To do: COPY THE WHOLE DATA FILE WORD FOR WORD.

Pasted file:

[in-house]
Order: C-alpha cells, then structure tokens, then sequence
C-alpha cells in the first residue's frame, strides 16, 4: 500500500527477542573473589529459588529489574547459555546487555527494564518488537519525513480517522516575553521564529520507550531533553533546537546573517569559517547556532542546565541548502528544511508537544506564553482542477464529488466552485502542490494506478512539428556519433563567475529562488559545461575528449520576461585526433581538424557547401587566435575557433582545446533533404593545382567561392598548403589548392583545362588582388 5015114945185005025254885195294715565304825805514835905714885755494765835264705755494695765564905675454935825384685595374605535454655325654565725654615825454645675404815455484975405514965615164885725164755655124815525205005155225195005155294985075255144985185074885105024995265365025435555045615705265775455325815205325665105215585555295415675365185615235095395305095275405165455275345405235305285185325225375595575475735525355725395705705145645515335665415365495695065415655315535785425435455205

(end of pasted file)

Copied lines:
[in-house]
Order: C-alpha cells, then structure tokens, then sequence
C-alpha cells in the first residue's frame, strides 16, 4: 500500500527477542573473589529459588529489574547459555546487555527494564518488537519525513480517522516575553521564529520507550531533553533546537546573517569559517547556532542546565541548502528544511508537544506564553482542477464529488466552485502542490494506478512539428556519433563567475529562488559545461575528449520576461585526433581538424557547401587566435575557433582545446533533404593545382567561392598548403589548392583545362588582388 5015114945185005025254885195294715565304825805514835905714885755494765835264705755494695765564905675454935825384685595374605535454655325654565725654615825454645675404815455484975405514965615164885725164755655124815525205005155225195005155294985075255144985185074885105024995265365025435555045615705265775455325815205325665105215585555295415675365185615235095395305095275405165455275345405235305285185325225375595575475735525355725395705705145645515335665415365495695065415655315535785425435455205